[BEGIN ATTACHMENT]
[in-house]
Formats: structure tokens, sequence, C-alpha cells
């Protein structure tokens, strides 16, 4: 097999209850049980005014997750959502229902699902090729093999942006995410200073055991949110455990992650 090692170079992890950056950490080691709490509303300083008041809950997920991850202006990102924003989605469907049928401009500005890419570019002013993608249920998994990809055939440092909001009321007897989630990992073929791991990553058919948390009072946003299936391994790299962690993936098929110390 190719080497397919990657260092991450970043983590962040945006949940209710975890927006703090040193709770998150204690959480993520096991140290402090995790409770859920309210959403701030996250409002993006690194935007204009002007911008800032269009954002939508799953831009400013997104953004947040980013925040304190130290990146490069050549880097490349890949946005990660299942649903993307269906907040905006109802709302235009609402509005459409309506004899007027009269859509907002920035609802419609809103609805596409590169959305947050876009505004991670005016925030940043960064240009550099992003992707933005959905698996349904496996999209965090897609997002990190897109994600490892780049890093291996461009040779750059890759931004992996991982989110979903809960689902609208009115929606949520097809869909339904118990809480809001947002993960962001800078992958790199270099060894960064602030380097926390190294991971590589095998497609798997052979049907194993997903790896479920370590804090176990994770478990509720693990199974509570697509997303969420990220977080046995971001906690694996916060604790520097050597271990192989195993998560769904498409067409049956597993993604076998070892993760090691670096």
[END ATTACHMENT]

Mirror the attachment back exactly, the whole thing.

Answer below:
[in-house]
Formats: structure tokens, sequence, C-alpha cells
């Protein structure tokens, strides 16, 4: 097999209850049980005014997750959502229902699902090729093999942006995410200073055991949110455990992650 090692170079992890950056950490080691709490509303300083008041809950997920991850202006990102924003989605469907049928401009500005890419570019002013993608249920998994990809055939440092909001009321007897989630990992073929791991990553058919948390009072946003299936391994790299962690993936098929110390 190719080497397919990657260092991450970043983590962040945006949940209710975890927006703090040193709770998150204690959480993520096991140290402090995790409770859920309210959403701030996250409002993006690194935007204009002007911008800032269009954002939508799953831009400013997104953004947040980013925040304190130290990146490069050549880097490349890949946005990660299942649903993307269906907040905006109802709302235009609402509005459409309506004899007027009269859509907002920035609802419609809103609805596409590169959305947050876009505004991670005016925030940043960064240009550099992003992707933005959905698996349904496996999209965090897609997002990190897109994600490892780049890093291996461009040779750059890759931004992996991982989110979903809960689902609208009115929606949520097809869909339904118990809480809001947002993960962001800078992958790199270099060894960064602030380097926390190294991971590589095998497609798997052979049907194993997903790896479920370590804090176990994770478990509720693990199974509570697509997303969420990220977080046995971001906690694996916060604790520097050597271990192989195993998560769904498409067409049956597993993604076998070892993760090691670096």